Meditating on a town

Bijoy Bharathan | Updated on July 25, 2014 Published on July 25, 2014

Time-space continuum: The ancient Annamalaiyar temple in Tiruvannamalai   -  Bijoy Bharathan

Snuff offerings for the samiyar   -  Bijoy Bharathan

Tiruvannamalai in Tamil Nadu attracts spiritual seekers of all hues, and is now the focus of a unique photo-archiving project

It’s an ancient town dotted with numerous temples along the Girivalam — a 14km pathway that devotees use to circumnavigate the Annamalai hills before entering the town’s main temple, the centuries-old Annamalaiyar Thiru Koyil, where the deity Shiva takes the form of fire. Believed to be rich with rare herbs, the hill has given Tiruvannamalai, in Tamil Nadu, its reputation as a centre for Siddha medicine and yoga. Every full-moon night, lakhs of devotees arrive here for the holy girivalam (perambulation).

Alongside the siddhars (mystics) and the yogis, the town is choc-a-bloc with ashrams, notably the Ramana Ashram dedicated to Ramana Maharshi, the Seshadri Ashram close by and the ashram of Yogi Ramsuratkumar, also known as the Visiri (fan) Baba. Followers arrive from across the world, including many who renounce all possessions and relationships in the quest for a higher truth.

And now, in an attempt to capture the many facets of this spiritual centre, 25 photographers will embark on a year-long photo-archiving initiative, Project 365. At the heart of this effort is photojournalist Abul Kalam Azad, co-founder of the Ekalokam Trust for Photography. Set to begin on August 15, it’ll provide a 360-degree view of the hill and the changing face of the town sprawled around it. Incidentally, the town first drew the world’s attention through the iconic images of Ramana Maharshi shot by the legendary lensman Henri Cartier-Bresson in the 1940s.

In a bid to capture the town’s enduring raison d’être, I arrive in Tiruvannamalai and am promptly directed to the gates of the Ramana Ashram by a college student I meet on the bus from Tindivanam. The first thing that greets you at the ashram is the call of the peacocks and primates that seemingly have a free run of the place. While the more serious pilgrims, including several expats, walk nonchalantly towards the meditation hall or the sanctum sanctorum, other selfie-obsessed variants are busy photographing everything in sight.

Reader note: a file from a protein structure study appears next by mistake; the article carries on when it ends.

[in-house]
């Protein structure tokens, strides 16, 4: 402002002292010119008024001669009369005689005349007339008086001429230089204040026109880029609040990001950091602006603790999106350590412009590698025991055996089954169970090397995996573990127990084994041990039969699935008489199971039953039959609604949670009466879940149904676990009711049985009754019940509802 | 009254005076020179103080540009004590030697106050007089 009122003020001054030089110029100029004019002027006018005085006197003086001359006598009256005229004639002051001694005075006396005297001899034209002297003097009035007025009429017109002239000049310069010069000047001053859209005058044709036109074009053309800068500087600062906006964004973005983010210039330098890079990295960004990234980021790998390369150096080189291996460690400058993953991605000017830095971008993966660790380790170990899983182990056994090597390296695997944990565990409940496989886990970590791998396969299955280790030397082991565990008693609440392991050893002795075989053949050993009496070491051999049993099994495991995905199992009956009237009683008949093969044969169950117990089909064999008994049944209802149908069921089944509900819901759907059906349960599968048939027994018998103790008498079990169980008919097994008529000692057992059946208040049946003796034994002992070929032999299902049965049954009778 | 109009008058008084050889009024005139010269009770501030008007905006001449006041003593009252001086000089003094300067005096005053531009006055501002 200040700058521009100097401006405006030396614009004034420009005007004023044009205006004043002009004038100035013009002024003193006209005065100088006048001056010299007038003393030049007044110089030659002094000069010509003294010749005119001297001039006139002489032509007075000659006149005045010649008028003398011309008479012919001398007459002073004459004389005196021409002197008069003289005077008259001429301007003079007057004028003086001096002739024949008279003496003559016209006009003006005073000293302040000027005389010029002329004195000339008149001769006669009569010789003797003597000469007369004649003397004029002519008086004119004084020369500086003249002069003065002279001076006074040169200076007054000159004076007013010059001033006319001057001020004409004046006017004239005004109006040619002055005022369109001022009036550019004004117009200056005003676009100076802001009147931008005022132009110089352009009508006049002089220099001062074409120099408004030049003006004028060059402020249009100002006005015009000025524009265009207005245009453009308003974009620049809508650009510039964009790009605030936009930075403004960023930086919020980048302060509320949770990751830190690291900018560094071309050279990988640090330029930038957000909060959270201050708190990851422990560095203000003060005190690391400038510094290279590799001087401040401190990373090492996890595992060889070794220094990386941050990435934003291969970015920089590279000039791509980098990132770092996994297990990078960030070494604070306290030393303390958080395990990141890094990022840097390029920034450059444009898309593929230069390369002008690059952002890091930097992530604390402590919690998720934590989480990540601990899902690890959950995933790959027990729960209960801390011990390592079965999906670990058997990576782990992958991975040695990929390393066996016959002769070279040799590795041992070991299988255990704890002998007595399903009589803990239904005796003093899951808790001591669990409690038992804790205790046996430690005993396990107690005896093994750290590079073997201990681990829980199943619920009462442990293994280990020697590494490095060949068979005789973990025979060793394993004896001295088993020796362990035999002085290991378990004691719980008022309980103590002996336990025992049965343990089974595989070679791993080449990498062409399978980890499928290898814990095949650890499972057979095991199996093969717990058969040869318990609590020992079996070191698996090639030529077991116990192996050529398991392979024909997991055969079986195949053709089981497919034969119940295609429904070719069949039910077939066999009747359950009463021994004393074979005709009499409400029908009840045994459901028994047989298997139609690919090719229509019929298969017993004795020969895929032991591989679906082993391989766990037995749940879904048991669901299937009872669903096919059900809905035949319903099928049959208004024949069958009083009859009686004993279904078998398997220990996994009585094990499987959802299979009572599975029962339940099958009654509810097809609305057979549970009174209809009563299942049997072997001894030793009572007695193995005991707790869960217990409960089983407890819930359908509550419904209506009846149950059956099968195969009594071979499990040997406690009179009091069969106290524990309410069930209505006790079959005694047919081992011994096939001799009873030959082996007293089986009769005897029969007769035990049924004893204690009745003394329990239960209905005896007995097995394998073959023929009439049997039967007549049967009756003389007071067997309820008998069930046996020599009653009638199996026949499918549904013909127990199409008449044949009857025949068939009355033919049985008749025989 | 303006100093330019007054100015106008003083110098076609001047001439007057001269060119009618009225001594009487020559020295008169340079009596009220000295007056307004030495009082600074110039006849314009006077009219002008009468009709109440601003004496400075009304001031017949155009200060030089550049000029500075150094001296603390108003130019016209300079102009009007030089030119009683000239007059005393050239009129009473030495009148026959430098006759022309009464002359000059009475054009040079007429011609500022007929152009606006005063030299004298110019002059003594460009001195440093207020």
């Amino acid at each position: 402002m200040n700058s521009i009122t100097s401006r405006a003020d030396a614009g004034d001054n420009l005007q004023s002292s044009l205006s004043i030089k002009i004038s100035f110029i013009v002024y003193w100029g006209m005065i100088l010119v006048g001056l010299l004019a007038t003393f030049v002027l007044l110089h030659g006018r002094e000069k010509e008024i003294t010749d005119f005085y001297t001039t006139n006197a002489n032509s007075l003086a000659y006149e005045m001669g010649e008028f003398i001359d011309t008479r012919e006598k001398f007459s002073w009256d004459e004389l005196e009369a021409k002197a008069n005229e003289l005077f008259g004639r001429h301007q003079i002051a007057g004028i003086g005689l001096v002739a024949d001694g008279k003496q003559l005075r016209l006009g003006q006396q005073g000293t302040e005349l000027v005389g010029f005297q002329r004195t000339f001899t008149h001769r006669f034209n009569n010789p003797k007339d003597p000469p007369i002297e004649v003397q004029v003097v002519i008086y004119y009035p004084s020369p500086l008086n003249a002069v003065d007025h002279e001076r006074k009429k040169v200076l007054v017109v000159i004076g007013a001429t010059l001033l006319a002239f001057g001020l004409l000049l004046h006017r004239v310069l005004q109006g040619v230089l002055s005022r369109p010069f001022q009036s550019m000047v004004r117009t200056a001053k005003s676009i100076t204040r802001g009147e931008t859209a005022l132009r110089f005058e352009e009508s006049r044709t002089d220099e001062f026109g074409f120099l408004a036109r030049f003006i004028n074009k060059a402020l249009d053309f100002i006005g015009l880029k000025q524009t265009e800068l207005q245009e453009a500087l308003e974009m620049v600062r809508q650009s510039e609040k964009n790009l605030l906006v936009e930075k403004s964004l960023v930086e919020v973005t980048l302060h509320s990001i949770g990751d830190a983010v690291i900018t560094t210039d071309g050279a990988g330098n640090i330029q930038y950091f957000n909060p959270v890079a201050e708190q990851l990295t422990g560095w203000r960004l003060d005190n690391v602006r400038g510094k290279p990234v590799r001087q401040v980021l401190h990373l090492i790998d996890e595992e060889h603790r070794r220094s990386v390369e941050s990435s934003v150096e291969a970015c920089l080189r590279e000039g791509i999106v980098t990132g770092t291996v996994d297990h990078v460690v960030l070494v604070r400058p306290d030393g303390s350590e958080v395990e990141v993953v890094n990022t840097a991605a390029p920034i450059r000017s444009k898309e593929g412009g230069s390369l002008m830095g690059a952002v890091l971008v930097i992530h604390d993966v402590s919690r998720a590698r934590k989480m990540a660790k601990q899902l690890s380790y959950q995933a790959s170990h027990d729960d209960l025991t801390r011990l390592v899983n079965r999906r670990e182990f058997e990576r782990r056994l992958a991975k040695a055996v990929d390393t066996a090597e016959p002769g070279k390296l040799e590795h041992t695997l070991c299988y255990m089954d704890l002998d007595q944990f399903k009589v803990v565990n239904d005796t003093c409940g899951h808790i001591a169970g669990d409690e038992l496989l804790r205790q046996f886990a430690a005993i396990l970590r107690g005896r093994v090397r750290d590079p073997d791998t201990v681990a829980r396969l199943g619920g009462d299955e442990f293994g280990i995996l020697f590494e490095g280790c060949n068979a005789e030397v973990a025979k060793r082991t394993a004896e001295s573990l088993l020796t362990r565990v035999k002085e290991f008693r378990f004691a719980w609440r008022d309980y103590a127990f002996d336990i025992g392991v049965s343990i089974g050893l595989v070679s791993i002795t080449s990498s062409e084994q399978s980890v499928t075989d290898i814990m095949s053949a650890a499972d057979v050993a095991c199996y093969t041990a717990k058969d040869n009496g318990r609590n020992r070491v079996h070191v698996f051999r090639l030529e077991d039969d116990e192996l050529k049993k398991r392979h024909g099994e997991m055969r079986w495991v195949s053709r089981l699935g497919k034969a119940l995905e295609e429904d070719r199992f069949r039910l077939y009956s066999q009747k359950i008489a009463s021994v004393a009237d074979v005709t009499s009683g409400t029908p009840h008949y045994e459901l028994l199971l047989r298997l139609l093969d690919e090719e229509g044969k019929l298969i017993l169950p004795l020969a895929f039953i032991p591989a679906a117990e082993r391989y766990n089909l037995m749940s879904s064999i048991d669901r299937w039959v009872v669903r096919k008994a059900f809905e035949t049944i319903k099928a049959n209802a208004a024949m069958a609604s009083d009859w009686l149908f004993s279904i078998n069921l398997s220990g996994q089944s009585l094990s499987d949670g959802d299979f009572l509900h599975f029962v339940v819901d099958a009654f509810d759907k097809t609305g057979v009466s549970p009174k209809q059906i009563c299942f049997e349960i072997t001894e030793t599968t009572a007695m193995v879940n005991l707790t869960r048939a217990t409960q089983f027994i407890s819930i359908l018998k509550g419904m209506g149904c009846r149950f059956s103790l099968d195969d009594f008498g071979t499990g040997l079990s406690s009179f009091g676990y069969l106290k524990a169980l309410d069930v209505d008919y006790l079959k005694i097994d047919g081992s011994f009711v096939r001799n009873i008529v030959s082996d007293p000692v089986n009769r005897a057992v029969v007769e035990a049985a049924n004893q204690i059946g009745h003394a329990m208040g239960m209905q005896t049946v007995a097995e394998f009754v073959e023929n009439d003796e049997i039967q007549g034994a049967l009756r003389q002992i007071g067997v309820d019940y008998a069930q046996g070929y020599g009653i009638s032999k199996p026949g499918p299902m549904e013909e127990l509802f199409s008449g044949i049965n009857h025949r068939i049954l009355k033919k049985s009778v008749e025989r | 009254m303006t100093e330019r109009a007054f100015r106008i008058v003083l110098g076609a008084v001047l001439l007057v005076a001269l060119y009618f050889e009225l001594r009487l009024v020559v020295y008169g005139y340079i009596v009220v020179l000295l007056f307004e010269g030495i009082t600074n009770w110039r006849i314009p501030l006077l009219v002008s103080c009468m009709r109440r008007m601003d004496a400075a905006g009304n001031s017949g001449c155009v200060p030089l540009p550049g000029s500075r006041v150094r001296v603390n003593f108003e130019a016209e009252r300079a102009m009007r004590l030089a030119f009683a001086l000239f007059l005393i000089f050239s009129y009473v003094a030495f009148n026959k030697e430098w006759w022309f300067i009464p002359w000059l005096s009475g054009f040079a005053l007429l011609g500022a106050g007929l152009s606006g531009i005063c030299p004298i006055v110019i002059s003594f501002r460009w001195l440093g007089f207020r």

Dressed in white kurtas and saffron dhotis, devotees meditate for hours. During the annadaanam each day, scores line up near the courtyard, waiting for their mid-day meal. Rich and poor alike await their turn, as an ashram volunteer of European descent hands them a plate of curd rice, sambar rice, an ounce of pickle and a leaf bowl of fruit salad.

Gaman Palem, an illustrator from Chennai, is a regular visitor to these parts. He narrates an interesting experience he had here. “I once veered off the main Girivalam path and entered a dirt road in the middle of the reserve forest. I spotted a group of piglets in a thicket and picked one up... it was a wild piglet with two white stripes on its back. I didn’t see that behind me was its mother and her intimidating tuskers. I lowered the piglet onto the ground. But she took after me for a few hundred metres before giving up. So, yes, it helps if you stick to the designated path.”

One town, many quests. Ramesh Babu, who runs a tea shop near Ramana Ashram, tells me about Mookupodi Samiyar, known for his affinity for mookupodi (snuff), which devotees readily offer him. The samiyar (holy man) is also known to have a weakness for deep-fried mixture, which would perhaps have earned him the nickname farsan baba in north India.

Every day, at the crack of dawn the samiyar arrives at the Thiruner Annamalai Koyil to meditate. He keeps to himself, never talks, doesn’t accept money and, occasionally, waves his wooden stick in blessing or his trisulam (trident) to ward off pesky devotees. But the devotees aren’t leaving anytime soon. Babu says, “Years ago, a trader from Coimbatore fell on hard times and paid a visit to the samiyar. Soon, his business turned around and in gratitude he gifted him a sedan worth ₹8 lakh. He also employed a full-time chauffeur for him.” The samiyar now uses the car to make a fortnightly trip to Rameswaram or Kanyakumari. The rest of the time, the sedan idles nearby.

Not finding the holy man at his usual spot, I enlist the help of an enterprising auto driver, Natarajan. We track him down to a municipality school in the area. The samiyar sleeps in one of the vacant classrooms at the end of each day and that’s where I find him. Waiting ahead, at the fast-asleep samiyar’s feet, is Rajam, a middle-aged woman from Puducherry. After an hour, we decided to leave without meeting him. This is Rajam’s seventh attempt to meet the man. She tells me, “The first time I came, I was drowning in debt. My best friend, who was also my business associate, had cheated me of lakhs of rupees. One of my cheques had bounced, leading to legal action against me. The samiyar shooed me away then. I went back dejected. But soon, things started looking up. The case was dropped and my finances were back on track. I now come every six months.”

But it’s not faith alone that draws people here. Abul Kalam Azad and his team decided to kickstart the community photo project in Tiruvannamalai because “we wanted to begin our journey keeping in mind the five elements, starting with fire and its manifestation at the Annamalaiyar Thiru Koyil.” “Tiruvannamalai is one of the few places where ancient monuments and landscapes are still intact. The region is also home to rituals (including tantric practices) that are on the verge of disappearing,” says Azad, as technology and tradition find an unlikely new idiom to define and remember the temple town by.

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Published on July 25, 2014
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